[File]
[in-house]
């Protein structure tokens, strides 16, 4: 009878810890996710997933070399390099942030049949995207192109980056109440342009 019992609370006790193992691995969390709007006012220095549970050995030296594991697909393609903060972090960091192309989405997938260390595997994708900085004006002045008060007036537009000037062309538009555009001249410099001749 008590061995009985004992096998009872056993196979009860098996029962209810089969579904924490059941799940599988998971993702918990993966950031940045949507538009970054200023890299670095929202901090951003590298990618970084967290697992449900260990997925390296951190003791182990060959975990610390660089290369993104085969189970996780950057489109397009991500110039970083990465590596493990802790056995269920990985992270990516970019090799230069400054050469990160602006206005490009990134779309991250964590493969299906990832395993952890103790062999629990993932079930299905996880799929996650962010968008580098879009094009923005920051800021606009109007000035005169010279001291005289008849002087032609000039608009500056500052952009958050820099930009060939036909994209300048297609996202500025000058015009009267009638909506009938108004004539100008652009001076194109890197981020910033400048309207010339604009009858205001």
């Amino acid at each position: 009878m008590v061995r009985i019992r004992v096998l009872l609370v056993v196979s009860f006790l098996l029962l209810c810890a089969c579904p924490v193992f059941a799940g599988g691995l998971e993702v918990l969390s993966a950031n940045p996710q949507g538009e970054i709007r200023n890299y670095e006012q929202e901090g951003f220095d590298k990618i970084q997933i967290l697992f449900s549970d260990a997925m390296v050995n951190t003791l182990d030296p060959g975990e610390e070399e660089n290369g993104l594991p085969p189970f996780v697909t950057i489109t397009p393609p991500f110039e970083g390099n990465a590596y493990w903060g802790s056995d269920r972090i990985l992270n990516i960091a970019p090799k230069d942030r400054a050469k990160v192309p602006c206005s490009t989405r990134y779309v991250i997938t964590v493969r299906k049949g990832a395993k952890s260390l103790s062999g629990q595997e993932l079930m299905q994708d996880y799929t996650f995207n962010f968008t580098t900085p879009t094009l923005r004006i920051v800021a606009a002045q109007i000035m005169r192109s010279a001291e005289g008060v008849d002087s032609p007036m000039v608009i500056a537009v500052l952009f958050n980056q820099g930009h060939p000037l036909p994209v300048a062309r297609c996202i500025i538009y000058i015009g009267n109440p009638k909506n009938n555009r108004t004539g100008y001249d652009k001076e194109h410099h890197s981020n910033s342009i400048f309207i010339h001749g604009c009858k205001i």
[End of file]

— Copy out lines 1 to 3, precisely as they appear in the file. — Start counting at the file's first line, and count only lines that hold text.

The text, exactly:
[in-house]
């Protein structure tokens, strides 16, 4: 009878810890996710997933070399390099942030049949995207192109980056109440342009 019992609370006790193992691995969390709007006012220095549970050995030296594991697909393609903060972090960091192309989405997938260390595997994708900085004006002045008060007036537009000037062309538009555009001249410099001749 008590061995009985004992096998009872056993196979009860098996029962209810089969579904924490059941799940599988998971993702918990993966950031940045949507538009970054200023890299670095929202901090951003590298990618970084967290697992449900260990997925390296951190003791182990060959975990610390660089290369993104085969189970996780950057489109397009991500110039970083990465590596493990802790056995269920990985992270990516970019090799230069400054050469990160602006206005490009990134779309991250964590493969299906990832395993952890103790062999629990993932079930299905996880799929996650962010968008580098879009094009923005920051800021606009109007000035005169010279001291005289008849002087032609000039608009500056500052952009958050820099930009060939036909994209300048297609996202500025000058015009009267009638909506009938108004004539100008652009001076194109890197981020910033400048309207010339604009009858205001």
């Amino acid at each position: 009878m008590v061995r009985i019992r004992v096998l009872l609370v056993v196979s009860f006790l098996l029962l209810c810890a089969c579904p924490v193992f059941a799940g599988g691995l998971e993702v918990l969390s993966a950031n940045p996710q949507g538009e970054i709007r200023n890299y670095e006012q929202e901090g951003f220095d590298k990618i970084q997933i967290l697992f449900s549970d260990a997925m390296v050995n951190t003791l182990d030296p060959g975990e610390e070399e660089n290369g993104l594991p085969p189970f996780v697909t950057i489109t397009p393609p991500f110039e970083g390099n990465a590596y493990w903060g802790s056995d269920r972090i990985l992270n990516i960091a970019p090799k230069d942030r400054a050469k990160v192309p602006c206005s490009t989405r990134y779309v991250i997938t964590v493969r299906k049949g990832a395993k952890s260390l103790s062999g629990q595997e993932l079930m299905q994708d996880y799929t996650f995207n962010f968008t580098t900085p879009t094009l923005r004006i920051v800021a606009a002045q109007i000035m005169r192109s010279a001291e005289g008060v008849d002087s032609p007036m000039v608009i500056a537009v500052l952009f958050n980056q820099g930009h060939p000037l036909p994209v300048a062309r297609c996202i500025i538009y000058i015009g009267n109440p009638k909506n009938n555009r108004t004539g100008y001249d652009k001076e194109h410099h890197s981020n910033s342009i400048f309207i010339h001749g604009c009858k205001i």